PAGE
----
Senate Minority Leader Charles SchumerCharles (Chuck) Ellis SchumerMcConnell launches ad touting role in passing coronavirus relief Joe Biden can't lead the charge from his home in Delaware Texas man arrested for allegedly threatening Democrats over coronavirus bill MORE (D-N.Y.) has pledged that Democrats will keep the Pentagon spending bill from getting the 60 votes needed to advance. In addition to the defense bill, Schumer says the Department of Homeland Security, Department of Health and Human Services and military construction bills are all currently stuck in limbo. 

“If Republicans are willing to engage with us on the 302(b)s, we get negotiations back on track for funding the government,” he said. 

Shelby acknowledged the standstill over the defense bill. He also wouldn’t commit to releasing the text of the military construction and veterans affairs bill, which is considered controversial because it is expected to backfill $3.6 billion in funding previously directed toward the wall as part of Trump’s emergency declaration.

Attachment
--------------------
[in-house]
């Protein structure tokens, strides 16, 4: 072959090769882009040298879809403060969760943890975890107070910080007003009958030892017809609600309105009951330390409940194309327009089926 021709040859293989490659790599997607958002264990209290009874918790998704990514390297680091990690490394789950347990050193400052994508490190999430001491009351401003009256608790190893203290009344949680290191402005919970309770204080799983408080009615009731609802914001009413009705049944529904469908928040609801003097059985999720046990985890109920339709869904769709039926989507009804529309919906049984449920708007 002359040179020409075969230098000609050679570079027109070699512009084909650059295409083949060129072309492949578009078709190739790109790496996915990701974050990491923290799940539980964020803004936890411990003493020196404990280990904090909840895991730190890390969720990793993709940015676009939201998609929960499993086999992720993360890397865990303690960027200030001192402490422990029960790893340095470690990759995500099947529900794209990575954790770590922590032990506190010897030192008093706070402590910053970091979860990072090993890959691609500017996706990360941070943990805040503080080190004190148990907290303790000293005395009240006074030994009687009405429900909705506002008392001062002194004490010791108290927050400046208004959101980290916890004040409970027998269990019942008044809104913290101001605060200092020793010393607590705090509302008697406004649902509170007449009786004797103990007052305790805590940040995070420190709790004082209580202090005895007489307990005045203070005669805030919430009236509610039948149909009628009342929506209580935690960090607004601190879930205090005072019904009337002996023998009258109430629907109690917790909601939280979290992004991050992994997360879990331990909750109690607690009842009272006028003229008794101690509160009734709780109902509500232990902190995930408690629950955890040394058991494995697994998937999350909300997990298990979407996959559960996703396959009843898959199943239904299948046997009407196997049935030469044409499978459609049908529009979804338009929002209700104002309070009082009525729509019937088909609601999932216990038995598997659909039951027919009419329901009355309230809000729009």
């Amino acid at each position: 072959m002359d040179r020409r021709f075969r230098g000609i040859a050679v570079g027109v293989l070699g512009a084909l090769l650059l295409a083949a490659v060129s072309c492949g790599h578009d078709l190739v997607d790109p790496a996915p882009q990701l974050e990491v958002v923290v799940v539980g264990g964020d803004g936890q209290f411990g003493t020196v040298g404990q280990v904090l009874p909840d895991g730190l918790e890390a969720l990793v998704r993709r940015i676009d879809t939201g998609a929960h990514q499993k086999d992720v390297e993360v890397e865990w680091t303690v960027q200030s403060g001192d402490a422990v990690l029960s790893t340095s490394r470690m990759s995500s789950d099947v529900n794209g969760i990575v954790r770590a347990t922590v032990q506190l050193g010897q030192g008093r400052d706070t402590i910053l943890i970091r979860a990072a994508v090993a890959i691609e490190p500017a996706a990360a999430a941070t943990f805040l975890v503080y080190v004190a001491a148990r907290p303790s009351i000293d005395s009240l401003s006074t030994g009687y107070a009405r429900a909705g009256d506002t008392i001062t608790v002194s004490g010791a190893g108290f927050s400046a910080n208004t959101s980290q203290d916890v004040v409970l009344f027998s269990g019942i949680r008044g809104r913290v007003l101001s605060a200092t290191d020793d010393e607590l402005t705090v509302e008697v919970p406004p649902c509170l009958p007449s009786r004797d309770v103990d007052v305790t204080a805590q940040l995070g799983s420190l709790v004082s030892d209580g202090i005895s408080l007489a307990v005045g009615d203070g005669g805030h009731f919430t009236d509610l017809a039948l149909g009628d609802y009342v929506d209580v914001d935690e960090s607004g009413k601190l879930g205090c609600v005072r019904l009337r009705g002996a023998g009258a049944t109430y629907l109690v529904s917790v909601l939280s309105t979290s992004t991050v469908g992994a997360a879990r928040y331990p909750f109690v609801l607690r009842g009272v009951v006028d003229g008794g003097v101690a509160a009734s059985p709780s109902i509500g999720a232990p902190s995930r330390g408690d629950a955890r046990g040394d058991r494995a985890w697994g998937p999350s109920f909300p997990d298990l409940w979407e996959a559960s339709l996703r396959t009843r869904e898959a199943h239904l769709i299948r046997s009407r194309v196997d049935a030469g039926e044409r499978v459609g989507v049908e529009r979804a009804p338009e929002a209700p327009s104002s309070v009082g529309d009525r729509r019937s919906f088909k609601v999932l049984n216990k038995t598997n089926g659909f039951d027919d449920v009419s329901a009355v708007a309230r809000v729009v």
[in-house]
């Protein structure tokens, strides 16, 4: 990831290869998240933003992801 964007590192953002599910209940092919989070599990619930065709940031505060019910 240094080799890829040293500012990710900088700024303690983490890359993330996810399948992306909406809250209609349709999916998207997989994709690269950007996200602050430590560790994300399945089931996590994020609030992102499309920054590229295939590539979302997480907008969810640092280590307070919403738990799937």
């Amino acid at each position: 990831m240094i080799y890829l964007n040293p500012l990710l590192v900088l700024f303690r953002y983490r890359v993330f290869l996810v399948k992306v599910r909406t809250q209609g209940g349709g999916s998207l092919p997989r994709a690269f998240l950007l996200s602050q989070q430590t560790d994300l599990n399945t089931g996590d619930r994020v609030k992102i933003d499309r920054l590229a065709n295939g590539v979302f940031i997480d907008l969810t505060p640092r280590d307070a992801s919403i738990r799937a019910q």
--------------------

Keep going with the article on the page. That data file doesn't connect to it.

But he noted that McConnell is open to moving another package of noncontroversial bills if senators are able to make progress this week. In addition to the package being voted on this week, four other bills also passed the committee with bipartisan support, making them ripe for floor consideration. 

Lawmakers have 22 legislative days between now and the deadline to reach a deal, but the impeachment inquiry shadowing everything that Congress does won’t make matters easy.

“It will impact and shape everything, at least through that vote, if not after,” said Cole.

Some believe the battle between Democrats and Trump will poison any chance of a deal on spending bills.

“There aren’t going to be any appropriations bills. CR,” predicted Rep. Mark MeadowsMark Randall MeadowsThe Hill's 12:30 Report: McConnell, Pelosi at odds over next relief bill The Hill's Morning Report - Presented by Facebook - Trump blends upbeat virus info and high US death forecast Meadows joins White House in crisis mode MORE (R-N.C.).